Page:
Editorial: The power of one

Companies that depend on media advertising to sell their goods and services had better pay heed to the rash of recent incidents in which a handful of consumers - and in some cases a single consumer - has been able to...

Companies that depend on media advertising to sell their goods and services had better pay heed to the rash of recent incidents in which a handful of consumers – and in some cases a single consumer – has been able to force policy changes on large corporations.

Here’s a warning: They haven’t seen anything yet.

The coming of interactive communication technologies promises to shift the balance of power in the advertiser-consumer relationship squarely into the hands of the consumer.

Adding fuel to the fire is the fact people everywhere are growing increasingly demanding of their governments and the large corporations that exist in their midst.

It is entirely possible that in a digital, interactive world, irate consumers will find ways to ‘flame’ offending media companies and advertisers much the same way internet users have been known to flood internet advertisers with angry e-mail messages.

Such mass-protest activities might be more than simply an annoyance; they could well hinder the ability of companies to conduct business.

Take the example of Global tv and the children’s program Mighty Morphin Power Rangers.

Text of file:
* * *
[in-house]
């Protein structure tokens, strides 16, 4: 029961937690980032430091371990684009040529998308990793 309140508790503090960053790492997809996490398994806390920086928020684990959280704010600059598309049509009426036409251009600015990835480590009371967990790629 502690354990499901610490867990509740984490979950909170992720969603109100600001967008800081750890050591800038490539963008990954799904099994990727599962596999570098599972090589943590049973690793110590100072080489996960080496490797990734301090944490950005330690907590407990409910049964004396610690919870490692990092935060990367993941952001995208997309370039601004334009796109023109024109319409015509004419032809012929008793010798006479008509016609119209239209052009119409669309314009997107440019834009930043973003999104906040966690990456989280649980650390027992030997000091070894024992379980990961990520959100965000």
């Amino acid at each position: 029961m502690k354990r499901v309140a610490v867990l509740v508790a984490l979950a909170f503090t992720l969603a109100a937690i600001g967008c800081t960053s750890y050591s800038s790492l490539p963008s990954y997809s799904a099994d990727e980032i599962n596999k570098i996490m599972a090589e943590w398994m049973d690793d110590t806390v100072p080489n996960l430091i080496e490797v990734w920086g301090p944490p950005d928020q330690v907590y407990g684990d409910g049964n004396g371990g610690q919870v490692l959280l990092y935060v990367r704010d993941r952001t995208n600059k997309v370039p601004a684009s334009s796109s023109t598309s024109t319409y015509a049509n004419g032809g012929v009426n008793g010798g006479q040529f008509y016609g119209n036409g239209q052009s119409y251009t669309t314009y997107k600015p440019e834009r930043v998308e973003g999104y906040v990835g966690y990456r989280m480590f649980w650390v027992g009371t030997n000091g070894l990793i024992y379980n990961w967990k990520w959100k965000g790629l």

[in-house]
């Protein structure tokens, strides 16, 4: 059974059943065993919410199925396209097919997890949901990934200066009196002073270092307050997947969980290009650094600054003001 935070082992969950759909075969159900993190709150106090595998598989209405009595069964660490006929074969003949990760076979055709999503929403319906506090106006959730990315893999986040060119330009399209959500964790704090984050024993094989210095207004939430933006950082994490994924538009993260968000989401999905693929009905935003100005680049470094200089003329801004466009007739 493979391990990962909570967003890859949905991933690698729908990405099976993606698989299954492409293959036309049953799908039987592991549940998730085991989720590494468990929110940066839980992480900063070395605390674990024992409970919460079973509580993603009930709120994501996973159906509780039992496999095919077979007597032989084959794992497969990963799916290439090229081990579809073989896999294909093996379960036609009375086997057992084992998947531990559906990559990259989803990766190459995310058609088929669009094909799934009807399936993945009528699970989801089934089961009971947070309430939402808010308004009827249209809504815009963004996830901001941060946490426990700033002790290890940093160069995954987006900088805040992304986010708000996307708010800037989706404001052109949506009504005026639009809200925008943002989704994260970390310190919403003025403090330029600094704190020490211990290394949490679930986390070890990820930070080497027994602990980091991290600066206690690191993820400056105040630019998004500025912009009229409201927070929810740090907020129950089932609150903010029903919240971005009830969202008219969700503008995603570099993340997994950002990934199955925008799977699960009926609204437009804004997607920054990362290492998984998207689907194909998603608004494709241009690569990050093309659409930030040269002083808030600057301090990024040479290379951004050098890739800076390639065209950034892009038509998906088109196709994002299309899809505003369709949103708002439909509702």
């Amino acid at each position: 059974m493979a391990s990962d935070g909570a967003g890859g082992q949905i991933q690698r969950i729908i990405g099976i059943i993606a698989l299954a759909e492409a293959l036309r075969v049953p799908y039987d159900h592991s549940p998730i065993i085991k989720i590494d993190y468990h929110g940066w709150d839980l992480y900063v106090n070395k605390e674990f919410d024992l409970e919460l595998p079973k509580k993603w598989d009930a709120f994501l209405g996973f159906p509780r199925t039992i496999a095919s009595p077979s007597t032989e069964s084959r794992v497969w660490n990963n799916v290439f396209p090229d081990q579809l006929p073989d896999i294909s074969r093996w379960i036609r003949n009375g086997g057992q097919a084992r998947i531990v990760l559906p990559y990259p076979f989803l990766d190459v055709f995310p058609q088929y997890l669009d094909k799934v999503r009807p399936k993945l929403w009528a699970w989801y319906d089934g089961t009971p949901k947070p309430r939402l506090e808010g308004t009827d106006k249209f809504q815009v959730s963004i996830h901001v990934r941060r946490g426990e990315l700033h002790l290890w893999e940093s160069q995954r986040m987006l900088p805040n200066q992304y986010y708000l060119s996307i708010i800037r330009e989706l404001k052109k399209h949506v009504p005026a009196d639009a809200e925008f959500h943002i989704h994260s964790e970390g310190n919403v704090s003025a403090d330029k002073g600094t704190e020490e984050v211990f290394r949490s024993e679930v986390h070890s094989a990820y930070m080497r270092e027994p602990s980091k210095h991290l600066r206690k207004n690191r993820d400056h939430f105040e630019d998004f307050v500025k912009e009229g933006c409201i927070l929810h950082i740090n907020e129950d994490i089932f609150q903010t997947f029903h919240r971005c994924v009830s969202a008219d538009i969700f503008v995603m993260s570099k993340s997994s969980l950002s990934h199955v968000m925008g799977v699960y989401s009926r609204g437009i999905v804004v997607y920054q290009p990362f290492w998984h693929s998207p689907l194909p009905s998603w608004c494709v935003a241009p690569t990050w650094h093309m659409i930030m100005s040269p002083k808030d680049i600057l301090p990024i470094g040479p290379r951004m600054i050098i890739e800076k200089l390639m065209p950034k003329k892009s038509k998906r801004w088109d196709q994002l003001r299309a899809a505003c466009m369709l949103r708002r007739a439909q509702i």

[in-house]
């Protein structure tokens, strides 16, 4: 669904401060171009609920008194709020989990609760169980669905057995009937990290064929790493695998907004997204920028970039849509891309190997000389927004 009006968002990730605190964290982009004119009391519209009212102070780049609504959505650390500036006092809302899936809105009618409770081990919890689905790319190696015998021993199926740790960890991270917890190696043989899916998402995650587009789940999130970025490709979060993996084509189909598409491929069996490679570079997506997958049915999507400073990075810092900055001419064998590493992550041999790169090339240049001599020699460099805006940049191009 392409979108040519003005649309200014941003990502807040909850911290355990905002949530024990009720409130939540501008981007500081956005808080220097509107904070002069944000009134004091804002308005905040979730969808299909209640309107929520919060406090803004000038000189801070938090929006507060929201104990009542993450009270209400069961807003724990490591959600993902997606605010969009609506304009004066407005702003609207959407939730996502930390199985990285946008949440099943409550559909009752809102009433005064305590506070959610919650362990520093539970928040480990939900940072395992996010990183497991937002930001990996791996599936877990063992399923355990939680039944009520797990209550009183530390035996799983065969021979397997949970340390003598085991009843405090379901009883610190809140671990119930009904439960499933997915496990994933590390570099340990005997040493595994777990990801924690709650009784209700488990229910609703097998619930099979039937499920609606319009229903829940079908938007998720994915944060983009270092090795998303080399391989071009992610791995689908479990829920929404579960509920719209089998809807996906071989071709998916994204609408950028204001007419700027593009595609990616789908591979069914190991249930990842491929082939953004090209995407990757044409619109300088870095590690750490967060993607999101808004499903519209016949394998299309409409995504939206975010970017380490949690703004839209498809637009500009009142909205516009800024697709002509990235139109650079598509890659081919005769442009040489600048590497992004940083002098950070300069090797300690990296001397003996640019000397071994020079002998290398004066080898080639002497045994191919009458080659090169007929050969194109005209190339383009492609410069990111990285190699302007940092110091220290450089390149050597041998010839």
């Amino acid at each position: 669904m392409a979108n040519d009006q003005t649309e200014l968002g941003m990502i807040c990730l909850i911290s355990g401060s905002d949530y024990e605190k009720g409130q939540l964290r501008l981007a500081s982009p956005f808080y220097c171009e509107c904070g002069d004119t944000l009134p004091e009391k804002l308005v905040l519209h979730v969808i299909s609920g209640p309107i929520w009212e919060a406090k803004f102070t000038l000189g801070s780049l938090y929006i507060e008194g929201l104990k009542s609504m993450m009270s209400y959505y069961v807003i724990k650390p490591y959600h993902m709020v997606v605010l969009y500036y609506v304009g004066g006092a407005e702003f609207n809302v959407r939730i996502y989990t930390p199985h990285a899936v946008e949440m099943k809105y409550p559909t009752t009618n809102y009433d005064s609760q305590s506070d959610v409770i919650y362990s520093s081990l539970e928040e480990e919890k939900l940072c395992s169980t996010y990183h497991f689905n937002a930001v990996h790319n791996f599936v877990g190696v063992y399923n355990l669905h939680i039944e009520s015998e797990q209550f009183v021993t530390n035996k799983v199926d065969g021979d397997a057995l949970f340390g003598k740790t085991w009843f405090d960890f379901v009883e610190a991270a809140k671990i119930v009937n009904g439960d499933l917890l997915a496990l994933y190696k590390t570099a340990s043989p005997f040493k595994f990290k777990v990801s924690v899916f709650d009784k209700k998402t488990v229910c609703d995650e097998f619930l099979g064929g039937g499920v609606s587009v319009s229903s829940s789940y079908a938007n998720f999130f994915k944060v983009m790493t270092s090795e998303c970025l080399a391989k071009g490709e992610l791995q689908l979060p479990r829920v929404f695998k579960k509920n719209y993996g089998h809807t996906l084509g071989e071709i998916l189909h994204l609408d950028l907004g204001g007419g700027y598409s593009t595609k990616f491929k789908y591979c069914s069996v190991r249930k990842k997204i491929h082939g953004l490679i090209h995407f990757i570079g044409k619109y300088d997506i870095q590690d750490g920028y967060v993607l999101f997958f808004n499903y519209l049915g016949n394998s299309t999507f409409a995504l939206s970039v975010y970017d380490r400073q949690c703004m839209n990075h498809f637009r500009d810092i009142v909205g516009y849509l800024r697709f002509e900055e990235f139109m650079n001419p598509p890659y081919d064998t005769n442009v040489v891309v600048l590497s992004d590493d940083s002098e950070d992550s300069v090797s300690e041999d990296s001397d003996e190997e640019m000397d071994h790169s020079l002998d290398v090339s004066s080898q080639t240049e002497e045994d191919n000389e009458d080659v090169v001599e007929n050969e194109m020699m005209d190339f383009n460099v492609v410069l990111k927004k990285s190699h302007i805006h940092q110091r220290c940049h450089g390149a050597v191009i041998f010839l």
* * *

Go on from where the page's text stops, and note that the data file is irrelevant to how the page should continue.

Earlier this month, the Canadian Broadcast Standards Council, a watchdog agency to which Global voluntarily belongs, deemed the live-action show excessively violent.

The council was responding to complaints by parents, who did not like the idea of their children being exposed to the show’s frequent kick-boxing scenes.

ytv, which also airs the show, pulled the plug immediately, but Global has announced it will continue to broadcast a modified version, one that emphasizes the athletics of the combatants rather than the fighting.

A number of parents have already begun circulating protest petitions, but the fact is unless the cbsc backs them up or they write enough letters to scare off the show’s advertisers, their cause is futile.

Global executives can easily ignore the show’s critics, since few will take action and what action they do take cannot easily penetrate the broadcaster’s thick office walls.

But imagine a world in which interactive media would enable Power Rangers’ critics to communicate directly and easily with Global, its advertisers and, possibly, even the show’s producers.

If registering an e-mail complaint about a show were just as simple as changing the channel, wouldn’t you expect people to do it? The next step, that of boycotting a product, would not be significantly more difficult if the advertiser sold its products via interactive tv.

As the recent grassroots political movements in Canada, the u.s. and elsewhere have demonstrated, people do care and will stand up for themselves as long as they feel their actions will make a difference.

Companies that live and die by the media need to keep this in mind. People will no longer have to put up with being ignored and patronized.